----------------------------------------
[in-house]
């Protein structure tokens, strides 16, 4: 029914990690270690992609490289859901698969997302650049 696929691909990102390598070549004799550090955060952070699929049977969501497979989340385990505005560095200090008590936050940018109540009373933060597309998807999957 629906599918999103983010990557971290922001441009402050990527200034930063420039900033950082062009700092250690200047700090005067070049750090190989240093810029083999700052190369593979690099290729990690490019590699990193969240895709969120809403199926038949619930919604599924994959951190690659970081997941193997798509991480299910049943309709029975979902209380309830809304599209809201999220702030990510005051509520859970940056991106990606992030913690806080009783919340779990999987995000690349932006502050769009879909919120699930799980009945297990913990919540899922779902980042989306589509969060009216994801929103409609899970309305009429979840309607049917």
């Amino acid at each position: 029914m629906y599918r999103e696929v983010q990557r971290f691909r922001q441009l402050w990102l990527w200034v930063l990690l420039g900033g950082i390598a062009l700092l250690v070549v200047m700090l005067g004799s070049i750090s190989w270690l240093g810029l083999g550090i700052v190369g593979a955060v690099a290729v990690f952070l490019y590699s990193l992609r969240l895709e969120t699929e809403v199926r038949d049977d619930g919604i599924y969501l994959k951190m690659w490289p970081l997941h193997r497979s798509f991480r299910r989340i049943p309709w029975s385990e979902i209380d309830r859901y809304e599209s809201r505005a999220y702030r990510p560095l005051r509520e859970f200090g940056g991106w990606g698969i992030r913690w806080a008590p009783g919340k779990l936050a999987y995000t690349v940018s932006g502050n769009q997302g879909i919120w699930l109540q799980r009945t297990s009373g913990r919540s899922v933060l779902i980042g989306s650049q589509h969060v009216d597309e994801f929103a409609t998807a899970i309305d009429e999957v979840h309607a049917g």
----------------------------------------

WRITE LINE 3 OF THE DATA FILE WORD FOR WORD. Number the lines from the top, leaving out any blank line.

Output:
């Amino acid at each position: 029914m629906y599918r999103e696929v983010q990557r971290f691909r922001q441009l402050w990102l990527w200034v930063l990690l420039g900033g950082i390598a062009l700092l250690v070549v200047m700090l005067g004799s070049i750090s190989w270690l240093g810029l083999g550090i700052v190369g593979a955060v690099a290729v990690f952070l490019y590699s990193l992609r969240l895709e969120t699929e809403v199926r038949d049977d619930g919604i599924y969501l994959k951190m690659w490289p970081l997941h193997r497979s798509f991480r299910r989340i049943p309709w029975s385990e979902i209380d309830r859901y809304e599209s809201r505005a999220y702030r990510p560095l005051r509520e859970f200090g940056g991106w990606g698969i992030r913690w806080a008590p009783g919340k779990l936050a999987y995000t690349v940018s932006g502050n769009q997302g879909i919120w699930l109540q799980r009945t297990s009373g913990r919540s899922v933060l779902i980042g989306s650049q589509h969060v009216d597309e994801f929103a409609t998807a899970i309305d009429e999957v979840h309607a049917g």